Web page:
A Quiet Revolution: The Origins of Sustainable Design in the United States
On the 30th anniversary of the AIA Committee on the Environment, it is time to reflect on the pioneers who took up the cause of sustainability (Metropolis among them) when few others would.
The year 1990 was a tumultuous time in architecture. Deconstructivism ruled the schools, and the profession was in the throes of what an editorial in the August issue of Progressive Architecture (P/A) called “a theory frenzy,” with many architects embracing “a cacophony of jargon appropriated from other disciplines hoping it will pass as theory when really it is just nonsense.” At the same time, the subtle ironies of early Postmodernism had given way to “entertainment architecture,” culminating in Michael Graves’ Dolphin and Swan Hotels, completed that year for Disney in Orlando. Despite their superficial differences, both “Decon” and “Pomo” were defined by excess; much of the work from that period took itself either too seriously or not seriously enough, and very little of it has aged well. It all came to a halt with an economic recession that led Paul Goldberger, then architecture critic for the New York Times, to define 1990 as the year “the money all went away.”
That Summer and Fall, a small group of architects met in Kansas City and Washington and, completely without fanfare, redefined the direction of American architecture.
Bob Berkebile, Paul Bierman-Lytle, Greg Franta, Kirk Gastinger, Harry Gordon, Hal Levin, Bill McDonough, Chris Stafford, and Kelly Vresilovic became the original steering group of the American Institute of Architects Committee on the Environment (COTE), now the oldest organization in the US dedicated to sustainable design. The transcript of the July conversation in Kansas City reveals just how prescient they were. “Do we have consensus that the planet’s in trouble?” posed one of the participants. “If we are going to turn this around,” Berkebile replied, “we have about 40 years to do it.” With a sense of urgency even back then, the group laid out all the issues that still challenge the industry today: climate change, energy efficiency, material waste, resource conservation, human health, indoor air quality, deforestation, biodiversity, post-occupancy performance, etc. Berkebile described the need for “sustainable architecture,” a phrase so unfamiliar that, according to Google Scholar, it appeared in print only four times that year—all in obscure academic papers.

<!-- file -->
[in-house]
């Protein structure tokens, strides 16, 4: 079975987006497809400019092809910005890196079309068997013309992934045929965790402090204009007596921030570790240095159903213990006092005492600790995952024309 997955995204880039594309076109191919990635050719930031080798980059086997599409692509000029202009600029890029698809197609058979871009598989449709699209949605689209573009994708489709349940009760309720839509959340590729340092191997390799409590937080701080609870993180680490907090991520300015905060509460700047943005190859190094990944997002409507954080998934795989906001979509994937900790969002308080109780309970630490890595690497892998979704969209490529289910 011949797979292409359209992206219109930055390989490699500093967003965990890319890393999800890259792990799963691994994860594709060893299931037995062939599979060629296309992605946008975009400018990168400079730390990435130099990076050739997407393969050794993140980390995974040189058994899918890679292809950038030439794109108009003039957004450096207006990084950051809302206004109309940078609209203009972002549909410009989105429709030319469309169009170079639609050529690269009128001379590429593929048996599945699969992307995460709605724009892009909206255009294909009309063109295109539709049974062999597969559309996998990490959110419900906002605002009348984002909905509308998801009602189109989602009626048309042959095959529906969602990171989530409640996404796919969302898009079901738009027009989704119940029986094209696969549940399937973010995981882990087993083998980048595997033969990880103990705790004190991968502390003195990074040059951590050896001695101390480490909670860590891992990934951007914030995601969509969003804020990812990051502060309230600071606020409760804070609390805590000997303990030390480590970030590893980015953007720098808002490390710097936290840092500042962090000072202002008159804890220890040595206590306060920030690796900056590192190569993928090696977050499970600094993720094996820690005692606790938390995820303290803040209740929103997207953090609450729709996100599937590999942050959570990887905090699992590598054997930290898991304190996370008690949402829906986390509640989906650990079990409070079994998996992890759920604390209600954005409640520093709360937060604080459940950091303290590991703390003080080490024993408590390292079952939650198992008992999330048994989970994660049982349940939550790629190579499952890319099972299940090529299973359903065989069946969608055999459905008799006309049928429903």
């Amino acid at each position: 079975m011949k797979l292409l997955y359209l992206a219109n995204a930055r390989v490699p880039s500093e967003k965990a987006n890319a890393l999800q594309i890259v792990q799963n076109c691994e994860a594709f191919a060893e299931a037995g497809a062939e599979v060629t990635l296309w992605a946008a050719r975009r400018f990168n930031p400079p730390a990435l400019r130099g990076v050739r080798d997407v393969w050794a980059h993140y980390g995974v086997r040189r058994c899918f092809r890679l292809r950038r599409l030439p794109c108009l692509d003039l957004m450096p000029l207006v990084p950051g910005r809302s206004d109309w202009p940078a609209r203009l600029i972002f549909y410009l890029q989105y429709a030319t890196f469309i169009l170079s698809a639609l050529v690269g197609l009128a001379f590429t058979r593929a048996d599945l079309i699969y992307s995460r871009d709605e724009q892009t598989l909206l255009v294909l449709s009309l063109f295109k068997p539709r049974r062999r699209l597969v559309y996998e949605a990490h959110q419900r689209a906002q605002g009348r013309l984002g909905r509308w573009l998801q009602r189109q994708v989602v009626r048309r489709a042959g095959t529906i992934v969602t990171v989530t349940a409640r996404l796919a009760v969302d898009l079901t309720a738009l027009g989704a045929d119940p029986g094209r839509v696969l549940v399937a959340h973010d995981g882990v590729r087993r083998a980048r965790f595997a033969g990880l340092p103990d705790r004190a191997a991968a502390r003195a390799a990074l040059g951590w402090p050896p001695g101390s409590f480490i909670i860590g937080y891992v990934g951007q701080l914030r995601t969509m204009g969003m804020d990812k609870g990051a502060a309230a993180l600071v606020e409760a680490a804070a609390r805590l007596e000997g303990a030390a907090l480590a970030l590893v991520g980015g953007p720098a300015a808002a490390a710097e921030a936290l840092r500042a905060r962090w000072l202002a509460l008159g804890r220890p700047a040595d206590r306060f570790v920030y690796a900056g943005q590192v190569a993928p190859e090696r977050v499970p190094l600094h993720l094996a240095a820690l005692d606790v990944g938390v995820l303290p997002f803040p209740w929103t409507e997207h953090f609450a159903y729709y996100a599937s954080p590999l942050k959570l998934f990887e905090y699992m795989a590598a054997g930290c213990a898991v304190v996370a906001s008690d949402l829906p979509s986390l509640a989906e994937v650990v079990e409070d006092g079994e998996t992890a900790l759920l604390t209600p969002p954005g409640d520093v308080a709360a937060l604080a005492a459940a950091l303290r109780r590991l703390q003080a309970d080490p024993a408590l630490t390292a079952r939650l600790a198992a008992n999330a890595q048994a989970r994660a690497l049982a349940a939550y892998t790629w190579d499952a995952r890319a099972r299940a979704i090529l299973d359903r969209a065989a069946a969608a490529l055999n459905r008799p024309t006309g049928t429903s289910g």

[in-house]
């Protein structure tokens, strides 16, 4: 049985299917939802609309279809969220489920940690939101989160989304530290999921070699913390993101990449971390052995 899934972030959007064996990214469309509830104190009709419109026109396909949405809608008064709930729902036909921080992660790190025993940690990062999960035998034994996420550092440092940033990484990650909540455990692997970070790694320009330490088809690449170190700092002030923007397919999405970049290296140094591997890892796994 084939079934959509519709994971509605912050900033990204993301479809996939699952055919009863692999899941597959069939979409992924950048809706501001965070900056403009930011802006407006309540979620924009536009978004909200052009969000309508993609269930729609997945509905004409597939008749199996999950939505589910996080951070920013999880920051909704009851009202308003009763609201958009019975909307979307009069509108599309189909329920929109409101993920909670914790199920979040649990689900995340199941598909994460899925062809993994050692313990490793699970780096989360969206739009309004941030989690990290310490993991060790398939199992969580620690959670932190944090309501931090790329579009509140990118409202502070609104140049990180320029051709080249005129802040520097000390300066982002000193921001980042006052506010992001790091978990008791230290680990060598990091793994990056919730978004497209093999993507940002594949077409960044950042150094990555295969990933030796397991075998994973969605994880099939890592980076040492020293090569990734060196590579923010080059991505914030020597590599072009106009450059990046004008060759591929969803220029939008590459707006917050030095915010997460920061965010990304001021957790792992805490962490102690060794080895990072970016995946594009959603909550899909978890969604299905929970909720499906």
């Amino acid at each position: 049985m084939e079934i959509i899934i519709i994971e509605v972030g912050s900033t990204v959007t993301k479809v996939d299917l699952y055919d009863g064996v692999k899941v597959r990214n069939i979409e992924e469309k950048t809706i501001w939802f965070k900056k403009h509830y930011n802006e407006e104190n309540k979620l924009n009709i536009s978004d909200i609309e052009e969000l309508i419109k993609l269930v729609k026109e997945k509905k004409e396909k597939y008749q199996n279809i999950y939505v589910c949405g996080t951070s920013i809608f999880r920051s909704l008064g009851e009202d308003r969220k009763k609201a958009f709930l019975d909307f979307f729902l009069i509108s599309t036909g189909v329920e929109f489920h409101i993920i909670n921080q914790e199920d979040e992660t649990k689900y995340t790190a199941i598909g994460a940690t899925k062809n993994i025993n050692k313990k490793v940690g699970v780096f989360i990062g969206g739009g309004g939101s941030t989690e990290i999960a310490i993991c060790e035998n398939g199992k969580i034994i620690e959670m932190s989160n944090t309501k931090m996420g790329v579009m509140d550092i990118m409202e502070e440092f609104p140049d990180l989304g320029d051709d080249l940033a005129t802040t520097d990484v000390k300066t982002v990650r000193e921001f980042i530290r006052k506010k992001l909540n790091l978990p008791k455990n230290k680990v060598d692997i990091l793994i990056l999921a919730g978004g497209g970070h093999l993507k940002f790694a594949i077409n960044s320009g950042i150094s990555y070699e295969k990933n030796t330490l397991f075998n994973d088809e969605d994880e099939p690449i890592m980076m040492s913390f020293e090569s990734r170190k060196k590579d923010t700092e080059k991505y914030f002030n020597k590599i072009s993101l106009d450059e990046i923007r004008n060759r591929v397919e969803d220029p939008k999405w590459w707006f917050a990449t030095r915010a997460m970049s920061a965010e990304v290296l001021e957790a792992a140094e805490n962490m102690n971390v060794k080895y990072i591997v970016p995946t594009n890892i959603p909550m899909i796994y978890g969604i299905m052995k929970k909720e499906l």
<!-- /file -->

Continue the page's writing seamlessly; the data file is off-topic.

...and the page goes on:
The founders of COTE were not the first to address these questions, of course. The ideas behind sustainable design are ancient, and there had been many pioneers advocating for environmental awareness in contemporary architecture. Yet, as the first organization in the US dedicated to sustainable design, COTE initiated what sociologists refer to as the third of four phases of any social movement, “formalization”—the point at which nascent ideas become organized in ways that help it grow dramatically in scale.